MLB would very much prefer we stop here and not include national television money for the regular season or the huge boon to owners playoff revenue would be. We will get to those issues in a bit, but first, I want to touch on how Passan went about looking at a possible next step in negotiations prior to the last ownership proposal. He starts with the following:

Still, a 48-games-per-team schedule would leave a 72-game season. At MLB’s self-reported loss of $640,000 per game, a 48-game season means the league would be willing to lose $460,800,000.

If we assume that the 48-game season is baseball’s failsafe and that owners would agree to pay pro-rated salaries under the March agreement in order to get fulfill some of their regular season television obligations and receive at least a portion of that money and then get that $787 million in playoff money, then the $460 million figure serves as the starting point for MLB’s preference to withstand losses. Passan notes that playing another 34 games to get to 82, a number closer to the players’ preference, would mean another $326 million in claimed losses. There are several ways to get rid of that $326 million for owners, like expanded playoffs, salary deferrals, or even a slight pay cut from pro-rated pay.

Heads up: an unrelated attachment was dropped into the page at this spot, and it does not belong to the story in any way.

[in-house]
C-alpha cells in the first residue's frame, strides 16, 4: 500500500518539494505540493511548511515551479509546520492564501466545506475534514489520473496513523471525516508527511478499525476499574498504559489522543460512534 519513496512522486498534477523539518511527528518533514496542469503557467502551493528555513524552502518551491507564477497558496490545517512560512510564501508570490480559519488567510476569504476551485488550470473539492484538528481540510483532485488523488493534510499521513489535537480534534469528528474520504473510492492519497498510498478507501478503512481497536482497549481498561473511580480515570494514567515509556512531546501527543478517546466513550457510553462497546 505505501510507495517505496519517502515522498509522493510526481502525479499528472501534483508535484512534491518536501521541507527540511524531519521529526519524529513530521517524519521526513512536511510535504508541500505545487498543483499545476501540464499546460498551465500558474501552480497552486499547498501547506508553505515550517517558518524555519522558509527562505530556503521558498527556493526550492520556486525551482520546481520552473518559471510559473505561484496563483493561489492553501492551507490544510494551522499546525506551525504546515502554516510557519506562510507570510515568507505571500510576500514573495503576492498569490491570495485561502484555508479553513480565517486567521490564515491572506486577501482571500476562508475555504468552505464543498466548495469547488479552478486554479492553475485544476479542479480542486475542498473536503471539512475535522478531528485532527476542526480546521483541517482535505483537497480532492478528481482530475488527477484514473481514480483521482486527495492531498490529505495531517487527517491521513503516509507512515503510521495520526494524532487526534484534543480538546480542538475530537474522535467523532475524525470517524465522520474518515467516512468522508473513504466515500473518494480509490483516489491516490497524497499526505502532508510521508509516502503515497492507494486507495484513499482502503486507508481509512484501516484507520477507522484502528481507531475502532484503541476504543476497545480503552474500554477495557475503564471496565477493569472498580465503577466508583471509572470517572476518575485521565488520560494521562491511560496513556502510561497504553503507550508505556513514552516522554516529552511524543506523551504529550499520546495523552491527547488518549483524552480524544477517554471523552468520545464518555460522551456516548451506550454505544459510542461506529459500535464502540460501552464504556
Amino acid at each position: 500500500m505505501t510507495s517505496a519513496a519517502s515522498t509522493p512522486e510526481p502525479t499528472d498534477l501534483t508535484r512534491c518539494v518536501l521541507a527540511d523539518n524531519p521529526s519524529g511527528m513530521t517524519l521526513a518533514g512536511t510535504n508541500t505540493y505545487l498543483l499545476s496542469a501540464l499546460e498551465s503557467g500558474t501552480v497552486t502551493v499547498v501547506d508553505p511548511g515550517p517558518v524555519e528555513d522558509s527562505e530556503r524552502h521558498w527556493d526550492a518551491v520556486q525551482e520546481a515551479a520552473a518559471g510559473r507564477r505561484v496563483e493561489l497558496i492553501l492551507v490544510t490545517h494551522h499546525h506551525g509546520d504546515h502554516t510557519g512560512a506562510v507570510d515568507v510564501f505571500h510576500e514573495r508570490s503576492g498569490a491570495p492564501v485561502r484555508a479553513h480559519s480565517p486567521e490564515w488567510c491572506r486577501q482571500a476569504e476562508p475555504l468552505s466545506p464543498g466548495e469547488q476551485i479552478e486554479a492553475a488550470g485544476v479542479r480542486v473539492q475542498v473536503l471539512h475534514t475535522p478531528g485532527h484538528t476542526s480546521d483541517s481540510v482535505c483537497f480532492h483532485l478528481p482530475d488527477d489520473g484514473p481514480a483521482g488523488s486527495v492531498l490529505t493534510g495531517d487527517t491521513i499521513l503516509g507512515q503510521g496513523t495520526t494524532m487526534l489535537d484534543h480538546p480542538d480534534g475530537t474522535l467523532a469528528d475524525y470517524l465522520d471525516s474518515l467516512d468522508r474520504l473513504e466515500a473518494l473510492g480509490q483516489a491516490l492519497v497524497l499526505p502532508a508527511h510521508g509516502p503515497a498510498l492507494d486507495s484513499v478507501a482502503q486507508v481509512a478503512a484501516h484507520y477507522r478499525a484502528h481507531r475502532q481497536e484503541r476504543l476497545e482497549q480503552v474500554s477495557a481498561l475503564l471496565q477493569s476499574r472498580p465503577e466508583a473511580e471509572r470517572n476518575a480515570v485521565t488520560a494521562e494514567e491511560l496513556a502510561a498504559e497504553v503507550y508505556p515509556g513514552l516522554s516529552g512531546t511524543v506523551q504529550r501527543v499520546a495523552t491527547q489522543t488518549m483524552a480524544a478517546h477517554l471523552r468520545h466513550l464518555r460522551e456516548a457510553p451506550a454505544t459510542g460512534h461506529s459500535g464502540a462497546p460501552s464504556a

Here is the same graph from above, except instead of using pro-rated pay, I will use the 50% pay cut from the pro-rated amounts that the owners recently proposed: